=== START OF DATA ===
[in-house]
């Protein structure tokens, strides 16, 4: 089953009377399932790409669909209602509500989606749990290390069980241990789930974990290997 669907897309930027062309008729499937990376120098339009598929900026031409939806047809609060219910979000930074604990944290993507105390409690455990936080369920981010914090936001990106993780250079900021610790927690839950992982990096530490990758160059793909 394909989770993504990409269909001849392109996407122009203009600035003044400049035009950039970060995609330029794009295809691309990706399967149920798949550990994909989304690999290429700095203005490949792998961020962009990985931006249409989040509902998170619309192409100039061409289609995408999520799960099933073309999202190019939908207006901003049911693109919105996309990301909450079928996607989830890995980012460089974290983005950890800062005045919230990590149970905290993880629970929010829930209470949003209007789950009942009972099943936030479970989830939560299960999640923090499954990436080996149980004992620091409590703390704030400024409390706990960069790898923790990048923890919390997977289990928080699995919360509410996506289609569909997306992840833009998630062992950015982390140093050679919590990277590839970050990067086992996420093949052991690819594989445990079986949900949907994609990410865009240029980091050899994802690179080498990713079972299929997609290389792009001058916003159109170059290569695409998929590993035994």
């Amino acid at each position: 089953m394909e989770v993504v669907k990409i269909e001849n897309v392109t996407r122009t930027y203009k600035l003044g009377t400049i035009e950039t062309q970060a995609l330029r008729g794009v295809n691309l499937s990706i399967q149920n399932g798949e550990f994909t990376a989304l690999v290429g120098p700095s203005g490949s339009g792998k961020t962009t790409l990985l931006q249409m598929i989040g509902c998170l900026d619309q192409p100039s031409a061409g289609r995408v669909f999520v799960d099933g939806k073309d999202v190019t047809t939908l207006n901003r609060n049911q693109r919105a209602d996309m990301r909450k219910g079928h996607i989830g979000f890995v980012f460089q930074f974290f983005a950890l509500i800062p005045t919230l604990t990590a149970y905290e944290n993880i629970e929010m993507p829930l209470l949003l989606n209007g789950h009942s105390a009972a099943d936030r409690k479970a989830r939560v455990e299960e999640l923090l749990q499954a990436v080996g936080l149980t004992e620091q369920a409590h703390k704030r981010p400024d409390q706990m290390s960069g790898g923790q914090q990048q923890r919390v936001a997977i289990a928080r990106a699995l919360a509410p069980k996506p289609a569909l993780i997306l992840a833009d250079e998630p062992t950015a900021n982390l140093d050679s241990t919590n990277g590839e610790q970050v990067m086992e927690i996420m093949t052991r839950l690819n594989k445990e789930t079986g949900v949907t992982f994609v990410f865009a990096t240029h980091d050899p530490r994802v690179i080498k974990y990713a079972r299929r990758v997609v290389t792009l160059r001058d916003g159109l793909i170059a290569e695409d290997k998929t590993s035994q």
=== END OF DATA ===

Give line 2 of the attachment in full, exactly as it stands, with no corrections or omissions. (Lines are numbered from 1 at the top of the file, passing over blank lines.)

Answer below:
């Protein structure tokens, strides 16, 4: 089953009377399932790409669909209602509500989606749990290390069980241990789930974990290997 669907897309930027062309008729499937990376120098339009598929900026031409939806047809609060219910979000930074604990944290993507105390409690455990936080369920981010914090936001990106993780250079900021610790927690839950992982990096530490990758160059793909 394909989770993504990409269909001849392109996407122009203009600035003044400049035009950039970060995609330029794009295809691309990706399967149920798949550990994909989304690999290429700095203005490949792998961020962009990985931006249409989040509902998170619309192409100039061409289609995408999520799960099933073309999202190019939908207006901003049911693109919105996309990301909450079928996607989830890995980012460089974290983005950890800062005045919230990590149970905290993880629970929010829930209470949003209007789950009942009972099943936030479970989830939560299960999640923090499954990436080996149980004992620091409590703390704030400024409390706990960069790898923790990048923890919390997977289990928080699995919360509410996506289609569909997306992840833009998630062992950015982390140093050679919590990277590839970050990067086992996420093949052991690819594989445990079986949900949907994609990410865009240029980091050899994802690179080498990713079972299929997609290389792009001058916003159109170059290569695409998929590993035994």